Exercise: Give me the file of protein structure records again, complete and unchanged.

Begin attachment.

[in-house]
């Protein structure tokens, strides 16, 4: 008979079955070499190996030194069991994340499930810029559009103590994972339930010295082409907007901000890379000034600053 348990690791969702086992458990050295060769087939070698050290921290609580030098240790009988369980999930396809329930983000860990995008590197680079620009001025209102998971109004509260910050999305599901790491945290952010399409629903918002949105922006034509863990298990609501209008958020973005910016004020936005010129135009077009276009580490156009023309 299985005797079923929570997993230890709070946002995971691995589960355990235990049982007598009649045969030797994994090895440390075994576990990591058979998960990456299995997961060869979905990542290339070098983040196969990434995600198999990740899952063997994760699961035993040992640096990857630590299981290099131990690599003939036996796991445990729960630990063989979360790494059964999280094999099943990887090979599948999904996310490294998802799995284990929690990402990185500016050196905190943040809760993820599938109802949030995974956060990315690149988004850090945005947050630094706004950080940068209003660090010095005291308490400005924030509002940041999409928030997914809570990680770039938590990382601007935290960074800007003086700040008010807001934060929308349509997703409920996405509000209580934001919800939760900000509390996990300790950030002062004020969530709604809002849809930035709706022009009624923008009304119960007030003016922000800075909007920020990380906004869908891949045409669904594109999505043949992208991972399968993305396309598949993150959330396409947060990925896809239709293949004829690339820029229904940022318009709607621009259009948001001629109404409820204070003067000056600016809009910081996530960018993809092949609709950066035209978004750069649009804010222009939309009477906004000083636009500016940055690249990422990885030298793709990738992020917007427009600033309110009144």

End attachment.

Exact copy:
[in-house]
């Protein structure tokens, strides 16, 4: 008979079955070499190996030194069991994340499930810029559009103590994972339930010295082409907007901000890379000034600053 348990690791969702086992458990050295060769087939070698050290921290609580030098240790009988369980999930396809329930983000860990995008590197680079620009001025209102998971109004509260910050999305599901790491945290952010399409629903918002949105922006034509863990298990609501209008958020973005910016004020936005010129135009077009276009580490156009023309 299985005797079923929570997993230890709070946002995971691995589960355990235990049982007598009649045969030797994994090895440390075994576990990591058979998960990456299995997961060869979905990542290339070098983040196969990434995600198999990740899952063997994760699961035993040992640096990857630590299981290099131990690599003939036996796991445990729960630990063989979360790494059964999280094999099943990887090979599948999904996310490294998802799995284990929690990402990185500016050196905190943040809760993820599938109802949030995974956060990315690149988004850090945005947050630094706004950080940068209003660090010095005291308490400005924030509002940041999409928030997914809570990680770039938590990382601007935290960074800007003086700040008010807001934060929308349509997703409920996405509000209580934001919800939760900000509390996990300790950030002062004020969530709604809002849809930035709706022009009624923008009304119960007030003016922000800075909007920020990380906004869908891949045409669904594109999505043949992208991972399968993305396309598949993150959330396409947060990925896809239709293949004829690339820029229904940022318009709607621009259009948001001629109404409820204070003067000056600016809009910081996530960018993809092949609709950066035209978004750069649009804010222009939309009477906004000083636009500016940055690249990422990885030298793709990738992020917007427009600033309110009144």